As and As From
From The ABC Of Plain Words by Sir Ernest Gowers

As has the reputation of being overworked by officials. Dr. Ballard writes:

The word as has acquired a wide vogue in official circles. Wherever as can be put in, in it goes. A man in the public service used to draw his salary from a certain date; now he draws it as from a certain date. Time was when officials would refer to "the relationship between one department and another" ; now they call it "the relationship as between one department and another". Agenda papers too often include as an item: "to consider as to the question of". If this sort of interpolation between the verb and its object were extended to ordinary speech, a man would no longer "eat his dinner" but "eat as to his dinner"; or, to make the parallel complete, "eat as to the diet of his dinner".

There is reason in saying, of a past date, "these allowances will be payable as from the 1st January last", but there is none in saying, of a future date, "these allowances will cease to be payable as from the 1st July next"."On the 1st July" is all that is needed. The phrase "as and from", not unknown, is mere gibberish.

There are one or two other ways in which as may give trouble:

(i) It must not be used as a preposition, on the analogy of but. See BUT. You may say " no one knows the full truth but me", but you must not say "no one knows the truth as fully as me". It must be "as fully as I". The first as is an adverb and the second a conjunction.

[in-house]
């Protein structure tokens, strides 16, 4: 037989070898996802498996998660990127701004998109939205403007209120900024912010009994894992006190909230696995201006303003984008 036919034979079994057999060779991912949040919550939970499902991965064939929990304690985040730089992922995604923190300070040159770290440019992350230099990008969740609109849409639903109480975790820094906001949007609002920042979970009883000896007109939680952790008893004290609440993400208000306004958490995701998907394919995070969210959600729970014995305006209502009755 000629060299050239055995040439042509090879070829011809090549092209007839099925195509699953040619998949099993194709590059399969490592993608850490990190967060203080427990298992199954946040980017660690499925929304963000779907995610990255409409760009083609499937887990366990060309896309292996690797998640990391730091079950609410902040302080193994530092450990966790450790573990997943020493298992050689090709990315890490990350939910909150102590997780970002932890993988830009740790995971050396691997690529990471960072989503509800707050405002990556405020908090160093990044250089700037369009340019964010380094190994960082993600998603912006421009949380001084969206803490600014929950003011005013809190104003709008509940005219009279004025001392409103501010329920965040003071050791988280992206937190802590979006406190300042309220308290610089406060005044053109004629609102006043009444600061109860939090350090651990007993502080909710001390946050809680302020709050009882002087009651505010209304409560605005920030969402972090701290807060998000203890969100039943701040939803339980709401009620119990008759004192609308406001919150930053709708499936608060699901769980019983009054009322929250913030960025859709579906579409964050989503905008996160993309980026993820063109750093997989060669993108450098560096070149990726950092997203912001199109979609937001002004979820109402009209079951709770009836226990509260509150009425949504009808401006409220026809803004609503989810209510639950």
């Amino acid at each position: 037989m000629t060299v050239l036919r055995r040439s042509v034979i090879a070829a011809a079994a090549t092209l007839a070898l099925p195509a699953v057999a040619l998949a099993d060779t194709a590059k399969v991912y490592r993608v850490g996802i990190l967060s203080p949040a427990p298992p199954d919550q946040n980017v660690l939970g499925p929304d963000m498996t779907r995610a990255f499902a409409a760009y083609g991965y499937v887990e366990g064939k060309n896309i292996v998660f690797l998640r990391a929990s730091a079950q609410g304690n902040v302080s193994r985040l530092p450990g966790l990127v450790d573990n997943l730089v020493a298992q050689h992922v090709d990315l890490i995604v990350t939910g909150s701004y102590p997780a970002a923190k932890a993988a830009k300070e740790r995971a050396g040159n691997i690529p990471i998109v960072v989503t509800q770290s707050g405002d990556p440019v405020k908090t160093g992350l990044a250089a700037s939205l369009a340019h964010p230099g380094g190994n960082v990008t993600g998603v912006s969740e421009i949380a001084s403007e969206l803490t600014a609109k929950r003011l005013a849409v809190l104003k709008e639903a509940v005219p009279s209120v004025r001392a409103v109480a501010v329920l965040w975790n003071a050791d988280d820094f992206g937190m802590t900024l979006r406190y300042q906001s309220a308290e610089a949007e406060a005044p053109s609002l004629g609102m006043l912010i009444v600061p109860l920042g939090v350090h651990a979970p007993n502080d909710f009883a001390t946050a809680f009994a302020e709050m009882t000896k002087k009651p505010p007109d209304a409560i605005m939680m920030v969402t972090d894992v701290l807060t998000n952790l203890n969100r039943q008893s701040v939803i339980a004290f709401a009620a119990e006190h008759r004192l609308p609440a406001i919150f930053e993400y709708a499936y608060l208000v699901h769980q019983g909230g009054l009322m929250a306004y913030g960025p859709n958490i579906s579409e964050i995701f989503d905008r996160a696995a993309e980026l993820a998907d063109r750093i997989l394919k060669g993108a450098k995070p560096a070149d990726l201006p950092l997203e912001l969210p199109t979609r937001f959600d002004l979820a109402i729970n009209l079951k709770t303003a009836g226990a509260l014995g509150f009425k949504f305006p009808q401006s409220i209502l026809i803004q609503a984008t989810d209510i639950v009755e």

(ii) We say "as good as ever" and "better than ever". But should we use as or than, or both, if we say "as good or better"? The natural thing to say is "as good or better than ever" ignoring the as that as good logically needs, and you commit no great crime if that is what you do. But if you want both to run no risk of offending the purists and to avoid the prosy "as good as or better than", you can write "as good as ever or better". Thus you could change:

Pamphlets have circulated as widely, and been not less influential, than those published in this volume,


Pamphlets have circulated as widely as those published in this volume, and have been not less influential.

(iii) Do not use the exotic qua in places where a simple as would do as well. You will be suspected with reason of showing off. As is all that is needed in :

It is requested that the Local Authority will say whether the Local Authority holds the fund qua trustee or otherwise.

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